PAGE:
Many in the cast make their mark in brief appearances as one particular character even as they play multiple roles. As Huck's ne'er-do-well father Pap Finn, Paul D. Farwell is both frightening and pitiful in turn as he shamelessly tries to latch onto his son's fortune, and growls his way through "Guv'ment," a song that resonates in today's economy. Maureen Keiller (Widow Douglas) and Leigh Barrett (Miss Watson, Jim's owner) fit the bill as good God-fearing women attempting to domesticate Huck. A quartet of captured runaway slaves chained together in a row sings a haunting dirge, led by Kami Rushell Smith, with Marchant Davis, Nellanna, and Marlon Smith-Jones. In a lighter moment, Nicholas Lee's Young Fool elicits lots of chortles when he fiddles around with a novelty song about "Arkansas." Alycia Sacco, who impressed as Harpo Marx in last spring's Animal Crackers, gets in touch with her masculine side again as the smallest member of Tom Sawyer's nefarious gang, and later shifts gears (and genders) as a corseted tart.
Jaen's costume designs go a long way to establish the period of the 1840's and to differentiate the characters in the numerous locales visited along the river. The women wear bonnets and long dresses that conserve their modesty. Men favor suspenders and knee-length coats, but young boys sport knee-pants and newsboy caps. Clyve's lighting effectively indicates day or night along the route, and provides theatrical verisimilitude for a sideshow performance by The Duke and The King. Choreographer Rachel Bertone masterfully stages their vaudevillian number, as well as a couple of energetic pieces for the full company.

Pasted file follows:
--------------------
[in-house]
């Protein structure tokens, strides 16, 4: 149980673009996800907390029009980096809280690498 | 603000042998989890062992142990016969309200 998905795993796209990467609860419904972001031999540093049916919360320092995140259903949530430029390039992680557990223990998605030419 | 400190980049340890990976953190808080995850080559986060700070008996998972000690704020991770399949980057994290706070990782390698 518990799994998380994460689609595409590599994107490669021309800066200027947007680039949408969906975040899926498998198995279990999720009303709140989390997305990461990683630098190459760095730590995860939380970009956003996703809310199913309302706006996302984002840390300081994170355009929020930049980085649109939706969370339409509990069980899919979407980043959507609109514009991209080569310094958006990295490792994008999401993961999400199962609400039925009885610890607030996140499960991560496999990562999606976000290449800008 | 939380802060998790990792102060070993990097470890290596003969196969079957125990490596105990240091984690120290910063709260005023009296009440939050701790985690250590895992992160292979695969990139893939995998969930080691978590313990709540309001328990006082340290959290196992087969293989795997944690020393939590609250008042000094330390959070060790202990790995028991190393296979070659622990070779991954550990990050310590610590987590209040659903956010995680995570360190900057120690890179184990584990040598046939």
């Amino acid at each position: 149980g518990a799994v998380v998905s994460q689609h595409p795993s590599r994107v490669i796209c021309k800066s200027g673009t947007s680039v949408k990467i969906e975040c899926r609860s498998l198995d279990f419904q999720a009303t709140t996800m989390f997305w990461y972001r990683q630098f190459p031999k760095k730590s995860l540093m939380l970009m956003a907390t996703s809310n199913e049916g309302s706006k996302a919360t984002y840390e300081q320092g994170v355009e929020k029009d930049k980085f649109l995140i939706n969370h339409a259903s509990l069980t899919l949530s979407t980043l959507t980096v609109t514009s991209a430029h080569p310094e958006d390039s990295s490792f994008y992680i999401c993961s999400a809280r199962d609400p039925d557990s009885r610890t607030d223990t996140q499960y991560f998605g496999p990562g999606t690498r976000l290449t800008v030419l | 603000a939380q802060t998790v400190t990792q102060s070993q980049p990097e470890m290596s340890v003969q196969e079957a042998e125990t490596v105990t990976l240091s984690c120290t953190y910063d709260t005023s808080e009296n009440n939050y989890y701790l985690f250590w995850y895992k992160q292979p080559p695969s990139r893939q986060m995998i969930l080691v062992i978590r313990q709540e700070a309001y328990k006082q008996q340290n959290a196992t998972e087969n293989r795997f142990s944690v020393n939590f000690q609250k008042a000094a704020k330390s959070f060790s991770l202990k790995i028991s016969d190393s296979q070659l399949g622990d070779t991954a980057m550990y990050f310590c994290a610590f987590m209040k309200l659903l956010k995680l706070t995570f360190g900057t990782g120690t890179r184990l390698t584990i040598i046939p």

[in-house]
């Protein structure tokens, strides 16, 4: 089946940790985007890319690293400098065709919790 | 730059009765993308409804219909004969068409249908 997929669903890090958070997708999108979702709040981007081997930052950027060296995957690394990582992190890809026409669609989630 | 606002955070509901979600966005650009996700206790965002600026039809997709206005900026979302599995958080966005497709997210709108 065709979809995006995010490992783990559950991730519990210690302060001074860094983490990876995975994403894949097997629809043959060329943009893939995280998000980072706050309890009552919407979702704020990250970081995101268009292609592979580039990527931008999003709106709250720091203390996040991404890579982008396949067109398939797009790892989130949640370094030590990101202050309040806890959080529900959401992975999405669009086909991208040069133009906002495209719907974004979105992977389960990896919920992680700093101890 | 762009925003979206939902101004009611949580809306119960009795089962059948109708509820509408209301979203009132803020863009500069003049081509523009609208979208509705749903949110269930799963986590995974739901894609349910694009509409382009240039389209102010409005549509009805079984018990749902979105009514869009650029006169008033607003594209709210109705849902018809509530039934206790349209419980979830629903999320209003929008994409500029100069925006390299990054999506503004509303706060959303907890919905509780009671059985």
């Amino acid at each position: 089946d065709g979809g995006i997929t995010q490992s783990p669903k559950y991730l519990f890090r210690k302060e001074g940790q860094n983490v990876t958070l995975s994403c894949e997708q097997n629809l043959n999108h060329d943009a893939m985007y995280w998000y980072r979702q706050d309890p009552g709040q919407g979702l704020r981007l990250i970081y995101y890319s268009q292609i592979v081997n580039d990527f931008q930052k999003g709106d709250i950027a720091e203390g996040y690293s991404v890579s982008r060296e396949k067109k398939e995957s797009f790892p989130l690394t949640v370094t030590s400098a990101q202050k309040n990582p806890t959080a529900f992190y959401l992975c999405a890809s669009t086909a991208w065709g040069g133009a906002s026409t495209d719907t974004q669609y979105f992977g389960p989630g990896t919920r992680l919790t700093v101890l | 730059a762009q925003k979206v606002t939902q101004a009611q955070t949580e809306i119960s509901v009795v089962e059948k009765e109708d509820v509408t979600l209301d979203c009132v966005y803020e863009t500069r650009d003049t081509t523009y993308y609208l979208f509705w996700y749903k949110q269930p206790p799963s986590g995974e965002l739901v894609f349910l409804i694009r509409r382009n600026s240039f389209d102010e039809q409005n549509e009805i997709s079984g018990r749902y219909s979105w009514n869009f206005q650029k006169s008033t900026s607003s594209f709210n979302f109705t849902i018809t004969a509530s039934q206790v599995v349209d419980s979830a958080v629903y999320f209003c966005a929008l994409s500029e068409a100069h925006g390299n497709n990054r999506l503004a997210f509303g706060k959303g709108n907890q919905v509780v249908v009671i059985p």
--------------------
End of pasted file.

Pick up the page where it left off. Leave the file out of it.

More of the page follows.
Miller's country-pop style score is delightful, with Goldberg's complement of instruments including harmonicas, guitars, and violin in addition to the usual keyboard, reeds, brass, and drums. The vocal abilities in the ensemble are topnotch, but Grant is deserving of special mention for the full, rich timbre of his voice, as well as the power he brings to "Free at Last," when Jim finally attains his goal. It is made more noticeable in contrast to his closing duet with Huck, the sweetly harmonized bromantic reprise of "River in the Rain," when the two must part.
Big River is a show with a lot of heart and a lot of homespun humor, but do not be deceived. In the midst of all of the singing, dancing, and storytelling, just when you think that you're only there to be having a good time, it will dawn on you that there is a lesson in all of this levity. The amazing thing is that the lesson still needs to be taught more than 125 years after the publication of The Adventures of Huckleberry Finn. Fortunately, it is a great story and Veloudos and company will make it worth your while to book passage on the journey.
Photo credit: Timothy Dunn (Jordan Ahnquist, De'Lon Grant)